Correlation doesn’t imply causation. You can come up with any number of reasons why the two are correlated. I’ll propose the following. People who spend a lot of time thinking and proportionately less time doing tend to be liberal because they don’t live in the practical world. Liberalism is more idealistic in it’s view whereas conservatism is more realistic. When a person owns a small business he has a different view than a student.

    I’m not speaking badly about intellectuals. I just think that’s the nature of the beast. A lot of dumb entertainers are also liberal for the exact same reason IMHO.

  4. Paul says:

    Let’s call a spade a spade….

    A WHOLE bunch of people are just too freaking lazy (er enamored of the academic life) to get a job.

    People who work for small businesses and especially people who are in management of a small business tend to be more conservative because they see the fallout of government policy.

    It is easy for pointy headed intellectuals to be liberal…. They don’t produce anything but words.

    Let them meet a payroll for a few years and ask them where they stand on the issues again.

  5. Dodd says:

    I have a BS in Sociology (as an aside, I am firmly of the opinion that *all* Sociology degrees should be “BS”s) and I tend to agree with your “sense” that the bulk of the variance in ideology attributable to education is a result of self-selection [which is, BTW, what you asserted :-)]. And it *is* almost assuredly a correlation, *not* cause and effect – going to graduate school not more “turns you liberal again” than higher ice cream sales lead to greater numbers of drownings (a correlation that is much higher than education:liberalness).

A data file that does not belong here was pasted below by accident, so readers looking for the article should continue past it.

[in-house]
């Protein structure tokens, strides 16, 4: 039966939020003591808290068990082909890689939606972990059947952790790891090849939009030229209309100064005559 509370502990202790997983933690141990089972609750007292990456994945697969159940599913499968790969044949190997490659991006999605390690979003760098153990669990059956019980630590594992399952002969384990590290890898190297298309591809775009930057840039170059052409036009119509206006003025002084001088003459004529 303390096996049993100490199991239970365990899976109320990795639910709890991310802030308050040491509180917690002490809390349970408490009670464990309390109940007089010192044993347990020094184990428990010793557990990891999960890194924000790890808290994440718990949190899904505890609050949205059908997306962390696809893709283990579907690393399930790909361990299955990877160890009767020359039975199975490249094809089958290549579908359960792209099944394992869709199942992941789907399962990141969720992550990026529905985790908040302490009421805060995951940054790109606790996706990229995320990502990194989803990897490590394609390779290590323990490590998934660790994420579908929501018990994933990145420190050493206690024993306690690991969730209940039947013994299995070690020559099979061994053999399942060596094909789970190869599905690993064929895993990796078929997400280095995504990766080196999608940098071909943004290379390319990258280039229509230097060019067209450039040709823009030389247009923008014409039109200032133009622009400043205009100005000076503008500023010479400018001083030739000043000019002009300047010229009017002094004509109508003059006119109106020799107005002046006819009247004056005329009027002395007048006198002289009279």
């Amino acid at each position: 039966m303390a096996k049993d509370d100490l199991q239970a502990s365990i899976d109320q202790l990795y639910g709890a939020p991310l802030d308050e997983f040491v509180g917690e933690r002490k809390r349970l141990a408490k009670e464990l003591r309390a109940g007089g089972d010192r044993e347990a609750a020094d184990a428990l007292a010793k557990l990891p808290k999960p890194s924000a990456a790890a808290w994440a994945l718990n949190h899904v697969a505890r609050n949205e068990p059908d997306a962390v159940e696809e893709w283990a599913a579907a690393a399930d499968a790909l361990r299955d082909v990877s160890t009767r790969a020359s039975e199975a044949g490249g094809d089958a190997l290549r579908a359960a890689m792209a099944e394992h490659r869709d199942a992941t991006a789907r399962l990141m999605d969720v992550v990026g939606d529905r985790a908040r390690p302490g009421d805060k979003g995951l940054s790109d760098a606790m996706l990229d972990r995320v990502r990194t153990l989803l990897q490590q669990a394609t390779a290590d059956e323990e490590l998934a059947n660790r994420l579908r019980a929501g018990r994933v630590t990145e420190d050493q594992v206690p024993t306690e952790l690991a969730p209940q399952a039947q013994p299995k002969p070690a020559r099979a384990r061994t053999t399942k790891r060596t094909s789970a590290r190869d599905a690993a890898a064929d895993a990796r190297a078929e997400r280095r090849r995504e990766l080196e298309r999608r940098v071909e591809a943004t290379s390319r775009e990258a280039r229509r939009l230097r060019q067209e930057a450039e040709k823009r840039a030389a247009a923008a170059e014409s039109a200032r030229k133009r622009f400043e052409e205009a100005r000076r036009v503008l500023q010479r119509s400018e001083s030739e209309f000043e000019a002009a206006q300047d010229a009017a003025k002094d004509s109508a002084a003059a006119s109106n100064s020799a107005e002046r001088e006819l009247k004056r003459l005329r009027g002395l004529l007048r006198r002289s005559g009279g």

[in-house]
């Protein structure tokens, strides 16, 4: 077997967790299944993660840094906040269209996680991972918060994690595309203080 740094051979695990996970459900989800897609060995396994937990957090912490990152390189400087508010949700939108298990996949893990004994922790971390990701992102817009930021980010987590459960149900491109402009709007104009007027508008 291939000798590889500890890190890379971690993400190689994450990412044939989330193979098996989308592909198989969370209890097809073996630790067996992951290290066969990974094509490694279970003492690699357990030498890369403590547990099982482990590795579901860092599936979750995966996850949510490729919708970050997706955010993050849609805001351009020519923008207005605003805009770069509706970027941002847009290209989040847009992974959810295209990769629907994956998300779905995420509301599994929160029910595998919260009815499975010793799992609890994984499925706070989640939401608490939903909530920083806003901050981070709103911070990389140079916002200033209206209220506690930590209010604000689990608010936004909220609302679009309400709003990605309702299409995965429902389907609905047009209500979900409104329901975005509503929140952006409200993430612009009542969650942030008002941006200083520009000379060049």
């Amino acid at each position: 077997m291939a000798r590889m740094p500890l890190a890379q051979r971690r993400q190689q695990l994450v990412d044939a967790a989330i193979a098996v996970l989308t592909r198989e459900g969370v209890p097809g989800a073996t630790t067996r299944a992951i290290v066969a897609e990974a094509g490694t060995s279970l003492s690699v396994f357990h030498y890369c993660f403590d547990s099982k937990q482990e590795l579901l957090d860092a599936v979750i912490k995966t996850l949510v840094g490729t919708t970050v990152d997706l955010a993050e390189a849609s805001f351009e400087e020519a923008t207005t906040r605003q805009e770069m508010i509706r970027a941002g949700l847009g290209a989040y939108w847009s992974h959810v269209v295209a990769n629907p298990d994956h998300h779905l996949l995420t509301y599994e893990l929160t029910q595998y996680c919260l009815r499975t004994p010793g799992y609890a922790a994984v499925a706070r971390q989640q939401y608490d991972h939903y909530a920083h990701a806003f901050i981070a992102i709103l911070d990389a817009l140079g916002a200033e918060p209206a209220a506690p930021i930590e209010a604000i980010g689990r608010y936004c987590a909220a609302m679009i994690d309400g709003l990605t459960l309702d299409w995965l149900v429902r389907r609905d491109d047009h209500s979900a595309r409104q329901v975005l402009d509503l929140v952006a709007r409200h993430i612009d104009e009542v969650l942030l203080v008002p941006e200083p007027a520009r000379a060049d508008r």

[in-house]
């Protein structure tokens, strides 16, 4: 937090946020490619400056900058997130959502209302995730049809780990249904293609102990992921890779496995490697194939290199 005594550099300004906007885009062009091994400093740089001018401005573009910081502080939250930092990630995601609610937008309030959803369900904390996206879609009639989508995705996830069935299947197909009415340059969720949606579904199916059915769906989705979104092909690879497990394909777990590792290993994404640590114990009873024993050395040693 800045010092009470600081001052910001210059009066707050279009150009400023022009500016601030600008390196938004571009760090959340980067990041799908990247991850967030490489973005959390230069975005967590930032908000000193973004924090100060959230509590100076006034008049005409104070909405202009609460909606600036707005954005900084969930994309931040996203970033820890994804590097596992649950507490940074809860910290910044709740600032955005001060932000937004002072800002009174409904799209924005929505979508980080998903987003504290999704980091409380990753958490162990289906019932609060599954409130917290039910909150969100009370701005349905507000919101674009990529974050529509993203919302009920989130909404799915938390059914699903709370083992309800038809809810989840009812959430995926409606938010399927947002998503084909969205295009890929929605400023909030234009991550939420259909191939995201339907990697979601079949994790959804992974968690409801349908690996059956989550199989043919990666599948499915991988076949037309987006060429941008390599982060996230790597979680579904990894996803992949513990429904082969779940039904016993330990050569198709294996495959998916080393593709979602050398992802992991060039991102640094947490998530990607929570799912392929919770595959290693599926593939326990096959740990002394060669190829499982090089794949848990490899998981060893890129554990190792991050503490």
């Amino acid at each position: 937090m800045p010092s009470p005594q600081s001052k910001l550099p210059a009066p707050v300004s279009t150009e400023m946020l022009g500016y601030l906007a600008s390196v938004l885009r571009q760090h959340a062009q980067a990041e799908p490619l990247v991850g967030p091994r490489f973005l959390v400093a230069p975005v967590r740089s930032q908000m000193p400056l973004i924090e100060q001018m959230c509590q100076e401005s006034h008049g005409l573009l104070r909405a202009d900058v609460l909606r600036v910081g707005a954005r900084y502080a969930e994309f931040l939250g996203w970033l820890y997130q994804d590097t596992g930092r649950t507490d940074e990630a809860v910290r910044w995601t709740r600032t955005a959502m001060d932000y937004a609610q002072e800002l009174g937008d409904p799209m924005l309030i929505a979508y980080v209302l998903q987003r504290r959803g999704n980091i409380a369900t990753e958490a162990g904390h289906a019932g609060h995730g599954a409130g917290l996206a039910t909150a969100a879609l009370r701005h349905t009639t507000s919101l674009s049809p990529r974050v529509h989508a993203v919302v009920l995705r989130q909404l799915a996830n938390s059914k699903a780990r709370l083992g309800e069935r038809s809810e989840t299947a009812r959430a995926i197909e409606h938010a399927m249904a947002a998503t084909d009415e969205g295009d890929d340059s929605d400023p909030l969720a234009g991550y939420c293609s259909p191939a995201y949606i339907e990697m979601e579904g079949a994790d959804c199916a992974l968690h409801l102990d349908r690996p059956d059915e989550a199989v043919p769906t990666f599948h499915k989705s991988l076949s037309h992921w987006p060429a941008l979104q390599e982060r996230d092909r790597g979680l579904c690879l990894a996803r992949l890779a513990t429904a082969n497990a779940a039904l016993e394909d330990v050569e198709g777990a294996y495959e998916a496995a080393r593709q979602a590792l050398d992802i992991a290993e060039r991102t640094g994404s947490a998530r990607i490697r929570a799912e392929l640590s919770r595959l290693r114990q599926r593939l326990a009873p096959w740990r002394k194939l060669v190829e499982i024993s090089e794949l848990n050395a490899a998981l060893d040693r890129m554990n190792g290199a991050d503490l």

It is highly dubious to argue that comparing the political opinions of people with and without graduate degrees tells us anything meaningful about the effect of the additional schooling itself. There’s too much selection bias and no adequate means of assessing the incremental change due to a single unit of education (oh, it can be done in a manner that *looks* like a firm measurement, but the methodology of such measures is suspect) while controlling for the ideological influence of those *providing* the schooling (which would be absolutely essential for meaningfully examining how much effect schooling itself, as opposed to indoctrination, has on political opinion).

    One *could* conceivably track the changes in political opinions that result from additional years of education by doing a longitudinal study but it would be difficult to establish a control (not to mention the bias introduced by the study itself: will people’s opinions change ‘normally’ if they know they’d be examined on them regularly over a period of years?). And you would still need to control for the ideology of professors, &c.

    Mr. Yglesias is a bright fellow so it seems more likely that not that he was merely sloppy in his phrasing, not that he was actually asserting a cause and effect relationship that is, frankly, absurd.

  6. Pauly says:

    You’d have to look at the type of degree too: engineering/science vs. the arts makes a large difference. Going to an engineering school for college there were some liberally-minded people, but the vast majority were more conservative in their opinions.